E: In some of your other books you’ve expressed the importance of moderation. Describe how moderation plays a role in a healthy diet.

MH: We live in a society that preaches, “more is better” and praises the idea of over-consumption. Now that we are in a recession it’s time to pull back a little. The key to a more healthy life is finding a place where unhealthy or indulgent foods become the exception, not the rule. It would be great if fruit, veggies and fat were our staples and the indulgent foods were merely guilty pleasures. I think that reducing our consumption is so important on many levels.

E: You and I both have something in common – we’re big supporters of Farm Sanctuary. You recently donated an experience package for the organization to auction off on charitybuzz. How did you choose to get involved with rescue animal work?

MH: Like I mentioned before, how we treat animals is critical to how we show up in the world. To be loving and compassionate to all creatures is the right thing to do. I believe that animals can be raised on small farms for consumption if they are treated well.

I grew up on a farm and the way the chickens, goats and cows were treated made me feel so good about being alive. I had a connection to these critters and we need more of that.

The small local farmer who truly loves his stock and cares for its well-being is a positive shift towards animal compassion. Not to mention the price that eating red meat has on our environment is alone worth stopping the horrible factory farming! As a society I don’t think we can continue treating animals with such cruelty and not pay a HEAVY price for it.

I love Farm Sanctuary because of their passion for making farms a place for loving animals and not just a place to produce food at the cost of our humanity. Again, my cookbook has animal foods, but I recommend that people buy them with an awareness of where they come from and how the animals are treated. It makes you more aware as an eater, a human and a citizen of the world.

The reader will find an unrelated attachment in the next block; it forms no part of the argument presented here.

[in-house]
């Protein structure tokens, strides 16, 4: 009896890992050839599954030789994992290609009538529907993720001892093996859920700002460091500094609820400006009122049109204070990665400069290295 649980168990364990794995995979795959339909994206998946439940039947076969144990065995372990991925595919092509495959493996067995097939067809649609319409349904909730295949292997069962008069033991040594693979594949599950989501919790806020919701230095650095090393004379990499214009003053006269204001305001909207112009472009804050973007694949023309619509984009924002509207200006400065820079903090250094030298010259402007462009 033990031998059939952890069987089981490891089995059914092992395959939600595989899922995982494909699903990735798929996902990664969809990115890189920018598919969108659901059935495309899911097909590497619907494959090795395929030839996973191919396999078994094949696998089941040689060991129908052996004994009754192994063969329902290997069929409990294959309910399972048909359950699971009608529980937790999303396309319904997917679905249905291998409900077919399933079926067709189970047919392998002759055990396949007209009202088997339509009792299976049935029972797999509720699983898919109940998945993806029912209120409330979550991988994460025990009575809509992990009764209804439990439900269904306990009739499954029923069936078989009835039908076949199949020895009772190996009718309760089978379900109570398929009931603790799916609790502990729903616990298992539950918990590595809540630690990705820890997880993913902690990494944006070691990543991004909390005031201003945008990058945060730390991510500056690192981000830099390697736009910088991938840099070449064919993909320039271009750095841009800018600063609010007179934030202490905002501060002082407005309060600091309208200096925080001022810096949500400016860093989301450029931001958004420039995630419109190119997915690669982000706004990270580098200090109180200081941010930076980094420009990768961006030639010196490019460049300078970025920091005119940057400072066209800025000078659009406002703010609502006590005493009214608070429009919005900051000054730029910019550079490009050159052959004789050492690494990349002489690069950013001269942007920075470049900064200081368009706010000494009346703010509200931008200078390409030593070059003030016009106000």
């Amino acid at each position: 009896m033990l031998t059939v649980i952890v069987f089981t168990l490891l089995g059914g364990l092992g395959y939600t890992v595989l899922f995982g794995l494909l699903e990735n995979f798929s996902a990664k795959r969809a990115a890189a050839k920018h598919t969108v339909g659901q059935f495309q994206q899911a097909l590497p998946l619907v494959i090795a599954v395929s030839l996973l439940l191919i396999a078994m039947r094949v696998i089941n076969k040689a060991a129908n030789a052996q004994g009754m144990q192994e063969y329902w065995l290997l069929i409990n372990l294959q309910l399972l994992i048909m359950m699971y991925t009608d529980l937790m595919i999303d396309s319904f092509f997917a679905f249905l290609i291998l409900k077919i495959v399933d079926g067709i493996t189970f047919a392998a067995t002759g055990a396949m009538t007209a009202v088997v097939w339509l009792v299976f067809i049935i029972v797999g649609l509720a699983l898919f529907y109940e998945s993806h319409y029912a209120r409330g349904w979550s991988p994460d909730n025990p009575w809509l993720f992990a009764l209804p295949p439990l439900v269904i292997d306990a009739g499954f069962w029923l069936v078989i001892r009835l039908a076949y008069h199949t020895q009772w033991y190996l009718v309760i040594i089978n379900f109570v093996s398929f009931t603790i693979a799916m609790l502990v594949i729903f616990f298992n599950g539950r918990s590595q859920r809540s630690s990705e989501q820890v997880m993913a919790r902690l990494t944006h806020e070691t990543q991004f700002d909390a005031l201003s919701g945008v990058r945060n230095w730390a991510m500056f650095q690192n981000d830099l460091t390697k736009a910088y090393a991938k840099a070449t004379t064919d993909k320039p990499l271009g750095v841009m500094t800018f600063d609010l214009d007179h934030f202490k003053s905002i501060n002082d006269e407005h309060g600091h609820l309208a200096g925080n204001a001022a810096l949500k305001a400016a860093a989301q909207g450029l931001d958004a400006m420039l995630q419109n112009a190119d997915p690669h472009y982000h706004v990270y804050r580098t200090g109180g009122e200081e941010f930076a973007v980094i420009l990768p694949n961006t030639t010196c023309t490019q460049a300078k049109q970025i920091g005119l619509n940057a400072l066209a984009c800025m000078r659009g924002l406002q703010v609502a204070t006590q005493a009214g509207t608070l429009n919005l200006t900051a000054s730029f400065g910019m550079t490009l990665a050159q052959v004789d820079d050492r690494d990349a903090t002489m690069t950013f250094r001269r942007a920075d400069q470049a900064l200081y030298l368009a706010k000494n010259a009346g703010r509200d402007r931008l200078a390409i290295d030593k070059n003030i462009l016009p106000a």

A big thanks to Mariel Hemingway for taking time out of her busy schedule to sit down for a chat. Don’t forget, Mariel’s Kitchen is available for pre-order today!

  • Edita

    I think it’s great that Mariel is ecologically conscious, but her quote below is very frustrating to me, and displays a real lack of awareness, especially coming from someone who used to be a vegan, as she claims.
    “To be loving and compassionate to all creatures is the right thing to do. I believe that animals can be raised on small farms for consumption if they are treated well.”
    How can one both claim that the right thing to do is be “loving and compassionate to “all creatures” and follow up that sentiment by claiming that there is a justification for breeding and slaughtering them for consumption? Sorry, but you can’t have it both ways–and it’s an affront to us all to claim that you can.
    How terribly disappointing.

  • kylesf411

    Mariel says, “I believe in balance and in making conscious, kind and compassionate choices for all beings”.

    I would disagree. In my book, killing for taste is neither kind nor compassionate, whatever the manner in which the animal was raised.